Our thoughts on the book were that Olive was a hard woman who seemed to keep a wall of protection around herself as some people tend to do when they don’t want people to see them too closely.   This led to a good discussion of people like that in our own lives and how we handle them.  We all felt that author Elizabeth Strout did a good job of giving us clues to Olive without spelling it out for us… we were left to come up with our own opinion of who this woman was.

Overall we came up with a slightly below average rating for the book.  We found this book to be more work than entertaining to read.  While we appreciated the good writing, we really never found a true connection to Olive.


For those that wish… I am posting a few of our recipes from last night that were wonderful compliments to the book:


Olive-Cheese Balls

Olive Cheese balls

– 2 cups (@ 8 oz) shredded sharp cheddar cheese
– 1 1/4 cups flour
– 1/2 cup margarine, melted
– 36-48 small pimento-stuffed green olives

Mix cheese and flour, add in margarine.  Work dough with hands, if necessary.  Mold @ 1 tsp dough around each olive, shape into ball.  Cover and refrigerate at least 1 hour.  Place on ungreased cookie sheet.  Heat oven to 400 degrees F.  Bake until set – 15-20 minutes.  Best served warm.





Carrot Soup

Carrot Soup

– 1 large sweet onion, cleaned and chopped
– 1/4 cup margarine
– @ 1 1/2 lbs carrots, cleaned and chopped
– 1 large white (russet) potato, cleaned and sliced
– 1 large sweet potato, cleaned and sliced
– 32 oz chicken broth
– ginger
– rosemary
– savory
– marjoram
– pepper
– chili powder
– garlic
– Emeril’s original Essence
– 12 oz V-8 juice
– 4 oz cream cheese, cubed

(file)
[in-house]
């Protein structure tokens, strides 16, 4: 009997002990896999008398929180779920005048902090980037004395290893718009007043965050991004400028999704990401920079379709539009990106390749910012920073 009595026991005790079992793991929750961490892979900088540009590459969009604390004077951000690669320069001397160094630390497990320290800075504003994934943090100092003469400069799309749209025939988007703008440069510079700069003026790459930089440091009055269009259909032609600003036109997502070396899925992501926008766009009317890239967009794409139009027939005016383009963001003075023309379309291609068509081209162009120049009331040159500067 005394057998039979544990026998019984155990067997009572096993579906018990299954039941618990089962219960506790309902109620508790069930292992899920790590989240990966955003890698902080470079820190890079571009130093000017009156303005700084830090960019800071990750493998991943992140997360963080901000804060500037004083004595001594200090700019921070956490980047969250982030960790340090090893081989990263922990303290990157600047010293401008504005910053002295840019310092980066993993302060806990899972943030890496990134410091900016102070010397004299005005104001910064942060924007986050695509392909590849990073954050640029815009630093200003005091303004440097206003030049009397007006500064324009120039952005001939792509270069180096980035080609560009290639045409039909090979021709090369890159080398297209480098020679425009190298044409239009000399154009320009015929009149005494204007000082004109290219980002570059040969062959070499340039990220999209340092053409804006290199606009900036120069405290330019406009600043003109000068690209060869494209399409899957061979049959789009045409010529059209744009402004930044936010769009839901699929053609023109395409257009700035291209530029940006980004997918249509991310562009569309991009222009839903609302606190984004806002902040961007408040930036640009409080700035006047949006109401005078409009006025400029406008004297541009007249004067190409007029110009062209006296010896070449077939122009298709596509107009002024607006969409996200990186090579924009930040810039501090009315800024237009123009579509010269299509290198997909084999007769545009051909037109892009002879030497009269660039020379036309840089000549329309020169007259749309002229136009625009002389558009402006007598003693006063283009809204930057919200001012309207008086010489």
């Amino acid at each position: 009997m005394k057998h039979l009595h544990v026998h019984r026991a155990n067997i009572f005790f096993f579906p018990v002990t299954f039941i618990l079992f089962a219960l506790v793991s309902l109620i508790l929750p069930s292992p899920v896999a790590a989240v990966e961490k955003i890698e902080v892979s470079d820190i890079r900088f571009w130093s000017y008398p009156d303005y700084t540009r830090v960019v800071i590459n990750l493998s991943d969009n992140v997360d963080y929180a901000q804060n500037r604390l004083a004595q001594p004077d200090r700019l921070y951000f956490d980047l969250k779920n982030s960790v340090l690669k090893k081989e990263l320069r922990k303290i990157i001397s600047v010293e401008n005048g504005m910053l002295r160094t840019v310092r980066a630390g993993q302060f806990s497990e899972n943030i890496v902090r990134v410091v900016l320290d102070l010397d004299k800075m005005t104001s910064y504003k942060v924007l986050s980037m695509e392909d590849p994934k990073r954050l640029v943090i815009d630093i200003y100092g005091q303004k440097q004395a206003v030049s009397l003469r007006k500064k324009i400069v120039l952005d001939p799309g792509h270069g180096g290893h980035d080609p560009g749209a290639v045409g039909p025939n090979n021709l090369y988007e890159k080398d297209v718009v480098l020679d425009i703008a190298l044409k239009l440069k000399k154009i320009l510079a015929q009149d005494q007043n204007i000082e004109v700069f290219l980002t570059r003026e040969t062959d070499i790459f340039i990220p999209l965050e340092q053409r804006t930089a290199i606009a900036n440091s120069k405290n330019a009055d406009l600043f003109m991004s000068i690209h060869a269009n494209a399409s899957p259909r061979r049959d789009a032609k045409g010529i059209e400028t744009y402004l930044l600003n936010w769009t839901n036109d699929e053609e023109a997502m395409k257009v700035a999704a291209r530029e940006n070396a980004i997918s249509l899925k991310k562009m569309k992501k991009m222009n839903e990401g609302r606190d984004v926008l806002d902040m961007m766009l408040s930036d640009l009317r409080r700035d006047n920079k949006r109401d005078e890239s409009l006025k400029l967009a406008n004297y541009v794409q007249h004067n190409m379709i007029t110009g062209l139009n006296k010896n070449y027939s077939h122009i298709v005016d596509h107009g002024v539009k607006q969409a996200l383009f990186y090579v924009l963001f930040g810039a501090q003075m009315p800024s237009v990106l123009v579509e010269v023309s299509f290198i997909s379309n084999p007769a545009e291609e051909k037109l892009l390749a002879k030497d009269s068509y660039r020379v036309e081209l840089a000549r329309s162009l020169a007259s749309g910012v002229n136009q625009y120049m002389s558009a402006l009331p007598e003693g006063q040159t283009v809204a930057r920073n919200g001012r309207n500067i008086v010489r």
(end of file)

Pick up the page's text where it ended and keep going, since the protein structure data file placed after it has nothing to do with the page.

– 1 handful shredded sharp cheddar cheese

In Dutch oven on cook top, melt margarine, add onion.  Cook til tender (5 minutes or so).  Add carrots, potatoes, chicken broth, and spices.  (Use whatever spices appeal to you.)  Heat to boil, cook til vegetables are all tender (20 minutes or so).  Remove from heat.  Use immersion blender (or let cool some and use regular blender) to puree vegetables to desired consistency.  Return to heat, add V-8 juice and cheeses, stirring til well-blended.
Could serve now.  I had to juggle errands, so I put the soup in my crock pot and left it on low for a couple of hours.  This may have caused the flavors to blend more.



The couch comes into view again.  Kerry Monroe is drinking a tumbler of brown stuff- the whiskey she was offering earlier, Olive suspects- and while Kerry’s lipstick remains bright, her cheekbones and jawline still impressively proportioned, it’s as though inside her black clothes her joints have become loosened.  Her crossed leg swings, a foot bobs, some inner wobbliness is there.  “Nice service, Marlene,” Kerry says, leaning forward to pick up a meatball with a toothpick.  “Really nice service; you’ve done him proud.”  And Olive nods, because she would like Marlene to be comforted by this.

Marlene’s Funeral Meatballs

Funeral Meatballs

2 pounds ground beef

1 c. evaporated milk

2 c. bread crumbs

onion, minced to taste

1 tsp. seasoned salt


1 can cream of mushroom soup

2 Tbsp. catsup

2 tsp. Worcestershire sauce

Preheat oven to 450 degrees.  Mix hamburger, evaporated milk, bread crumbs, onion & seasoned salt.  Shape into meatballs.  Bake for 15 minutes or until browned.  Reduce heat to 325 degrees.  In a saucepan, combine sauce ingredients; bring to a boil.  Pour over meatballs.  Cover and bake for 25-30 minutes more.

Downstairs she went, into the white basement.  Stepping into the little closet of a bathroom, she flicked on the light, and saw in the mirror that across her blue cotton blouse was a long and prominent strip of sticky dark butterscotch sauce.  A small feeling of distress took hold.  They had seen this and not told her.  She had become the old lady her Aunt Ora had been, when years ago she and Henry would take the old lady out for a drive, stopping some nights to get an ice cream, and Olive had watched as Aunt Ora had spilled melted ice cream down her front; she had felt repulsion at the sight of it.  In fact, she was glad when Ora died, and Olive didn’t have to continue to witness the pathetic sight.


Butterscotch Sauce